Because cloud data is clearly discoverable in litigation, it is important that look at any contract signed with a cloud vendor to determine the ability to access and download information for litigation. However, Polus warns that cloud services often maintain data in unusual formats or container files that make discovery problematic.

In addition to email, sales data, and other business applications, organizations are increasingly moving backup, archiving, and journaling services to the cloud. That means terabytes of corporate data is now stored in services available only via the Internet. The great complication is that these services often ass an extra outer shell or overlay of metadata to the data when it is moved to the cloud. That means that when the data is downloaded for eDiscovery review, the data is not immediately accessible or vital metadata has been lost or replaced.

For example, Fiorentinos says that cloud data that has been collected often has new metadata or code added when it is stored in the cloud. Unless reviewers recognize the situation, they may be able to search and find evidence they are looking for. “Recently, we were given emails to review that seemed like they were all from the same source. But what happened was that all of the emails were given the same header when they were downloaded,” she says. “Fortunately, we recognized what was going on and were able to extract the original emails so they could be reviewed.”

Don’t Assume You Know What’s in the Cloud

When litigation arises, legal counsel and forensics examiners cannot assume that their clients know where and how data is stored. Fiorentinos says that legal professionals need to ask important questions of their clients including, what is stored in the cloud? Is the data backed up elsewhere? How do you access it? She says that in many cases, hiring a forensics expert or litigation support professional is ideal in order to ensure that cloud data is properly extracted.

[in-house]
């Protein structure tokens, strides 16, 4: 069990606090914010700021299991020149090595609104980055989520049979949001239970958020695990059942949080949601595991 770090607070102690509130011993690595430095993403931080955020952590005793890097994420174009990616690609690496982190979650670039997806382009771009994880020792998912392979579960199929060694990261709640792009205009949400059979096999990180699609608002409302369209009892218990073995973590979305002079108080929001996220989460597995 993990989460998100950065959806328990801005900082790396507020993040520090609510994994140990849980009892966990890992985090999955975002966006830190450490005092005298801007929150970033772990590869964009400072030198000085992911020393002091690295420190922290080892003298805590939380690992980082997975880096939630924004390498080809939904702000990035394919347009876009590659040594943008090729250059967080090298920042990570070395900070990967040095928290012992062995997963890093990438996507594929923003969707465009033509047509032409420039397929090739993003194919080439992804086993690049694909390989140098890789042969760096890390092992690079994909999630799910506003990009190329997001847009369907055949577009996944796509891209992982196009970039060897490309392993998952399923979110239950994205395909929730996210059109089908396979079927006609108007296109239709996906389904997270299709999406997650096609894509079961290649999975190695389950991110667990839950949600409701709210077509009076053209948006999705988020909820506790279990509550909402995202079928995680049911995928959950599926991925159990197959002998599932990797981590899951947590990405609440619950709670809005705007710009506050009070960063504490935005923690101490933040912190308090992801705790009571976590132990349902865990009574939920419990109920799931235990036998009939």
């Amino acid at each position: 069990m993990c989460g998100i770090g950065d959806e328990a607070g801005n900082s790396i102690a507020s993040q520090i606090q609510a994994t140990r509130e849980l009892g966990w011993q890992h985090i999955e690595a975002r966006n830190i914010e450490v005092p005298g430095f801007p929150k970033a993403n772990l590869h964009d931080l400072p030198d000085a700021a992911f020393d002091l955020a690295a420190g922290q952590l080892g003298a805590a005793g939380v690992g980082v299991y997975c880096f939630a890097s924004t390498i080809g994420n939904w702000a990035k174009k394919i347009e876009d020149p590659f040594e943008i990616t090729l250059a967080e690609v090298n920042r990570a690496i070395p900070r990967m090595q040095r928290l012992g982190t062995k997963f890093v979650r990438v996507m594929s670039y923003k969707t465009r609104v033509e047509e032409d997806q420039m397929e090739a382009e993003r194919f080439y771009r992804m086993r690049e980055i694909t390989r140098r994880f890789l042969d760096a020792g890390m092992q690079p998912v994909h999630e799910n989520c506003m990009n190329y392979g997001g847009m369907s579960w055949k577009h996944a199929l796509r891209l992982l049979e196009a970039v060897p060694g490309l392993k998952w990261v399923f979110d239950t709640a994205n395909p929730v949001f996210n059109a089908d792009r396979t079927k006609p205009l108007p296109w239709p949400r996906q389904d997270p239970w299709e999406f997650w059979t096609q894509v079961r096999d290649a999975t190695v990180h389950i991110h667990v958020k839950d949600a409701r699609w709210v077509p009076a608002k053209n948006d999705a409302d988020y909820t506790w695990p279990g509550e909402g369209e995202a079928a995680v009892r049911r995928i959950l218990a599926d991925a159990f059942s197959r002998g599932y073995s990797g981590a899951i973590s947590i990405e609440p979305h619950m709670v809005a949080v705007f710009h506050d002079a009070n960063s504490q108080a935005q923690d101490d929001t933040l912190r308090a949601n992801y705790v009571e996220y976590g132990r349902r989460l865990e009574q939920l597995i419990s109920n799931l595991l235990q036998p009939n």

Unfortunately, simple tasks that eDiscovery professionals think they have mastered a long time ago are now complicated in the cloud. For example, Polus says that unless an organization has a license agreement with for Microsoft 365 that includes In-Place Discovery, a simple task like recovering files from the Trash becomes a labor intensive, manual process.

The greatest risk involved in recovering files from Microsoft 365 is usually a loss of metadata. However, the technical challenges are not confined to Microsoft. For example, the popular backup and storage serve, Symantec Enterprise Vault, automatically shrinks the file size of any documents it stores, changing the document’s properties. In addition, it will often erase custodial information to help identify who owns an email, document, or other record.

As Microsoft Office365 and other cloud solutions increasingly replace in-house software solutions, it will be vital for legal departments to get involved in licensing decisions. They will need to know not only how data is stored, but if the cloud solution makes it easy to recover data for litigation. “When a litigation hold is triggered, it’s too late to start thinking about where your data might be,” says Polus. “And if you start reviewing documents and realize the metadata is gone or you didn’t collect everything you needed, it might be too late to go back and start over.”